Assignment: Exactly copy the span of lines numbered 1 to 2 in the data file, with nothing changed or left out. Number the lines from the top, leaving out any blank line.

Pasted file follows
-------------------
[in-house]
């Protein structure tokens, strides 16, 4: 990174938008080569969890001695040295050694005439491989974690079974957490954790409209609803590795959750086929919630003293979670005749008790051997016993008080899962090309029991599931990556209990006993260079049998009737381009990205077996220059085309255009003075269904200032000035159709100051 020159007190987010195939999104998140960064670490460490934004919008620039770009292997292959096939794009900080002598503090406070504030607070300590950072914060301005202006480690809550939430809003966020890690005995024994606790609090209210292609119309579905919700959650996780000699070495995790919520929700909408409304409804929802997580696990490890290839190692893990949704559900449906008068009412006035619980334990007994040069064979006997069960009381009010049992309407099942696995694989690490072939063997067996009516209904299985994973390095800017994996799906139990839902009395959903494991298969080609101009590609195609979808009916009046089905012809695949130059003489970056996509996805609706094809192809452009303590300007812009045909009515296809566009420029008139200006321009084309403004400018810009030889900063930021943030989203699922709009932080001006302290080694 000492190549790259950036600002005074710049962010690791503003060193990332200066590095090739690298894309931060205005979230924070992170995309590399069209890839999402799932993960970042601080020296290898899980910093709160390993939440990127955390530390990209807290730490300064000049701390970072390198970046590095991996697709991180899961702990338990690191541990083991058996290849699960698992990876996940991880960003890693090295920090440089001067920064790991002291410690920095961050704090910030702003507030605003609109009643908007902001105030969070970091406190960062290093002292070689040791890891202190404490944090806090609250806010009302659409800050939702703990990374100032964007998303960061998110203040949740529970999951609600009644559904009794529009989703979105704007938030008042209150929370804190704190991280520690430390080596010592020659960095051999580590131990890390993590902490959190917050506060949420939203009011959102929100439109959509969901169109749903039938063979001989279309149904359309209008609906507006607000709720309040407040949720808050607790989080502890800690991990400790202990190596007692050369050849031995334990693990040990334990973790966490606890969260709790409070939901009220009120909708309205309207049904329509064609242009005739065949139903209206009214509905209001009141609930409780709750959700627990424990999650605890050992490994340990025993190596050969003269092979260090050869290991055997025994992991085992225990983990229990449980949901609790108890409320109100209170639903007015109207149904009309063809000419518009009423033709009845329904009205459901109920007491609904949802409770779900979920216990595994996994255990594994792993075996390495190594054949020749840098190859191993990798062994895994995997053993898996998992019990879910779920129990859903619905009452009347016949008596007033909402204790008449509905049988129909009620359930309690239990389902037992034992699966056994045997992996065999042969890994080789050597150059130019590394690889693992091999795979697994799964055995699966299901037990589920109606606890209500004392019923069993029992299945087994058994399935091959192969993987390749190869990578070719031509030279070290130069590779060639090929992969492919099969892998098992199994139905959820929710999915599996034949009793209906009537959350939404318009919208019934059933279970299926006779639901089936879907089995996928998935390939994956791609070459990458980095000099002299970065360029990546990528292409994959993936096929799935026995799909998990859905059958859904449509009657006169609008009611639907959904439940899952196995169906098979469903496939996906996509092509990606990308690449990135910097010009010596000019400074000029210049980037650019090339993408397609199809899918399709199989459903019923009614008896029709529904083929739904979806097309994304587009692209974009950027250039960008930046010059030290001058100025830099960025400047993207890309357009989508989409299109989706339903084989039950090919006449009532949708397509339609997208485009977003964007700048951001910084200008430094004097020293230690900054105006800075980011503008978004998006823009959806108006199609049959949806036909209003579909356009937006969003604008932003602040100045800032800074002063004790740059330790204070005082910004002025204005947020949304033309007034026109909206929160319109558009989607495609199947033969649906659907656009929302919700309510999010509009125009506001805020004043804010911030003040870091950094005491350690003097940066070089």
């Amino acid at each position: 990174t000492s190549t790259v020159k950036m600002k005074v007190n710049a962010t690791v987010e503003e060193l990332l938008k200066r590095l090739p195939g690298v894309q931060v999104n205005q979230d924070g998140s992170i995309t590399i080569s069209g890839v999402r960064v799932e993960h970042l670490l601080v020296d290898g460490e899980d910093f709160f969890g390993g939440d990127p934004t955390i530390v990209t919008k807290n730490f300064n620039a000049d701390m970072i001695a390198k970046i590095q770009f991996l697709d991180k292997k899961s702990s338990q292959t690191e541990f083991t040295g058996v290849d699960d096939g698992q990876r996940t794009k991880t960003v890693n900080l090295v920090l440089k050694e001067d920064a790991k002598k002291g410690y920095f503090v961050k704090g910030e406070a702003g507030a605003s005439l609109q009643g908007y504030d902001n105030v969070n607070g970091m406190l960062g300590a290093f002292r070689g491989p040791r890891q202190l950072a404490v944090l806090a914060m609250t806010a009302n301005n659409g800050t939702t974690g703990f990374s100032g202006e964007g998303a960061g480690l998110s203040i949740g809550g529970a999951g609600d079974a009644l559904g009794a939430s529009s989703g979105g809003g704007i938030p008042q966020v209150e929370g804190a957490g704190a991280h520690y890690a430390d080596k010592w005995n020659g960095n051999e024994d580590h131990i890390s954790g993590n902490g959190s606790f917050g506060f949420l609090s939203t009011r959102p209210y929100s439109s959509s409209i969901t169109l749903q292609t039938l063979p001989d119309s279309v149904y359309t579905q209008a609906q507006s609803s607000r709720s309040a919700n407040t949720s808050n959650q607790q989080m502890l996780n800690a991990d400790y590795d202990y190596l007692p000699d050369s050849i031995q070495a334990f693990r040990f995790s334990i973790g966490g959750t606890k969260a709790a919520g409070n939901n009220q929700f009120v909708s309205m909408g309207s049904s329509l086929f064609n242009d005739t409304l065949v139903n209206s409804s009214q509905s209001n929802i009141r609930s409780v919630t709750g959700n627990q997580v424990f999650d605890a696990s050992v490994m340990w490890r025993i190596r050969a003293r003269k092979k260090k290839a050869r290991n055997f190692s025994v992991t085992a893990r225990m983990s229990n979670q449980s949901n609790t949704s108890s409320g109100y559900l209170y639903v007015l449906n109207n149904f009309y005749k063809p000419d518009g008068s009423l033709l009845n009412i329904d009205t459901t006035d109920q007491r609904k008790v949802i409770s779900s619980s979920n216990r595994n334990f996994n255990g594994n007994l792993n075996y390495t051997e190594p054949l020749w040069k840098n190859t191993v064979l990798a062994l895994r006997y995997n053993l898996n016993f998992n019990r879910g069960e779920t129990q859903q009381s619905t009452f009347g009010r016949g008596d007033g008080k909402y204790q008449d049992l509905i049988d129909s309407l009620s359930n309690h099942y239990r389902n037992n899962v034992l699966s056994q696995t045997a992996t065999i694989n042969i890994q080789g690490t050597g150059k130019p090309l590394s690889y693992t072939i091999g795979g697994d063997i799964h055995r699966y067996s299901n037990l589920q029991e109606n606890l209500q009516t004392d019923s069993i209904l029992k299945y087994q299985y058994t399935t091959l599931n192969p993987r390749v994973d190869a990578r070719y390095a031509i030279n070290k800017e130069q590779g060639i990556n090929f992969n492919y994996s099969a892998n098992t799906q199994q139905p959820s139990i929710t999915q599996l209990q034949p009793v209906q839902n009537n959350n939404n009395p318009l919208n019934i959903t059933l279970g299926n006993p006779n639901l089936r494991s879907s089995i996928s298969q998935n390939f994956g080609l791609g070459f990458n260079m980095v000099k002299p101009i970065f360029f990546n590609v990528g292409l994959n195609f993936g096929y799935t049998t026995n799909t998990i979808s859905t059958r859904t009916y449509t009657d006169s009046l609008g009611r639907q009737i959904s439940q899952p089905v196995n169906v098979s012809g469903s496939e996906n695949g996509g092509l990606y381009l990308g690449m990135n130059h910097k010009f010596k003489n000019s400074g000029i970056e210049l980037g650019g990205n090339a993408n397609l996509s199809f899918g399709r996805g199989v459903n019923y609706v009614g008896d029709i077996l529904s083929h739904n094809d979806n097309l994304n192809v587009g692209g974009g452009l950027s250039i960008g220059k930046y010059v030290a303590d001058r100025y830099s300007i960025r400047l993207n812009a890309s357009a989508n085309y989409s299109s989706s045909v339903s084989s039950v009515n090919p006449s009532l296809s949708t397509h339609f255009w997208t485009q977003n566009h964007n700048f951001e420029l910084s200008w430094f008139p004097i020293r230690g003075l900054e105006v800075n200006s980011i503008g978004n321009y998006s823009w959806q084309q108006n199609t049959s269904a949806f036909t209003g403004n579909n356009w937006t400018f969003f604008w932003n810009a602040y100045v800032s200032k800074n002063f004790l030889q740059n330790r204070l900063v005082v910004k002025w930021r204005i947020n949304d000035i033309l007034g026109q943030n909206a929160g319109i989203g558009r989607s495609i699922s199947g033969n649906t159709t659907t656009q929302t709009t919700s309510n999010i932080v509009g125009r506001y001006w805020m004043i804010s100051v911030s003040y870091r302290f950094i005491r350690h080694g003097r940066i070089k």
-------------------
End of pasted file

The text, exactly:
[in-house]
């Protein structure tokens, strides 16, 4: 990174938008080569969890001695040295050694005439491989974690079974957490954790409209609803590795959750086929919630003293979670005749008790051997016993008080899962090309029991599931990556209990006993260079049998009737381009990205077996220059085309255009003075269904200032000035159709100051 020159007190987010195939999104998140960064670490460490934004919008620039770009292997292959096939794009900080002598503090406070504030607070300590950072914060301005202006480690809550939430809003966020890690005995024994606790609090209210292609119309579905919700959650996780000699070495995790919520929700909408409304409804929802997580696990490890290839190692893990949704559900449906008068009412006035619980334990007994040069064979006997069960009381009010049992309407099942696995694989690490072939063997067996009516209904299985994973390095800017994996799906139990839902009395959903494991298969080609101009590609195609979808009916009046089905012809695949130059003489970056996509996805609706094809192809452009303590300007812009045909009515296809566009420029008139200006321009084309403004400018810009030889900063930021943030989203699922709009932080001006302290080694 000492190549790259950036600002005074710049962010690791503003060193990332200066590095090739690298894309931060205005979230924070992170995309590399069209890839999402799932993960970042601080020296290898899980910093709160390993939440990127955390530390990209807290730490300064000049701390970072390198970046590095991996697709991180899961702990338990690191541990083991058996290849699960698992990876996940991880960003890693090295920090440089001067920064790991002291410690920095961050704090910030702003507030605003609109009643908007902001105030969070970091406190960062290093002292070689040791890891202190404490944090806090609250806010009302659409800050939702703990990374100032964007998303960061998110203040949740529970999951609600009644559904009794529009989703979105704007938030008042209150929370804190704190991280520690430390080596010592020659960095051999580590131990890390993590902490959190917050506060949420939203009011959102929100439109959509969901169109749903039938063979001989279309149904359309209008609906507006607000709720309040407040949720808050607790989080502890800690991990400790202990190596007692050369050849031995334990693990040990334990973790966490606890969260709790409070939901009220009120909708309205309207049904329509064609242009005739065949139903209206009214509905209001009141609930409780709750959700627990424990999650605890050992490994340990025993190596050969003269092979260090050869290991055997025994992991085992225990983990229990449980949901609790108890409320109100209170639903007015109207149904009309063809000419518009009423033709009845329904009205459901109920007491609904949802409770779900979920216990595994996994255990594994792993075996390495190594054949020749840098190859191993990798062994895994995997053993898996998992019990879910779920129990859903619905009452009347016949008596007033909402204790008449509905049988129909009620359930309690239990389902037992034992699966056994045997992996065999042969890994080789050597150059130019590394690889693992091999795979697994799964055995699966299901037990589920109606606890209500004392019923069993029992299945087994058994399935091959192969993987390749190869990578070719031509030279070290130069590779060639090929992969492919099969892998098992199994139905959820929710999915599996034949009793209906009537959350939404318009919208019934059933279970299926006779639901089936879907089995996928998935390939994956791609070459990458980095000099002299970065360029990546990528292409994959993936096929799935026995799909998990859905059958859904449509009657006169609008009611639907959904439940899952196995169906098979469903496939996906996509092509990606990308690449990135910097010009010596000019400074000029210049980037650019090339993408397609199809899918399709199989459903019923009614008896029709529904083929739904979806097309994304587009692209974009950027250039960008930046010059030290001058100025830099960025400047993207890309357009989508989409299109989706339903084989039950090919006449009532949708397509339609997208485009977003964007700048951001910084200008430094004097020293230690900054105006800075980011503008978004998006823009959806108006199609049959949806036909209003579909356009937006969003604008932003602040100045800032800074002063004790740059330790204070005082910004002025204005947020949304033309007034026109909206929160319109558009989607495609199947033969649906659907656009929302919700309510999010509009125009506001805020004043804010911030003040870091950094005491350690003097940066070089």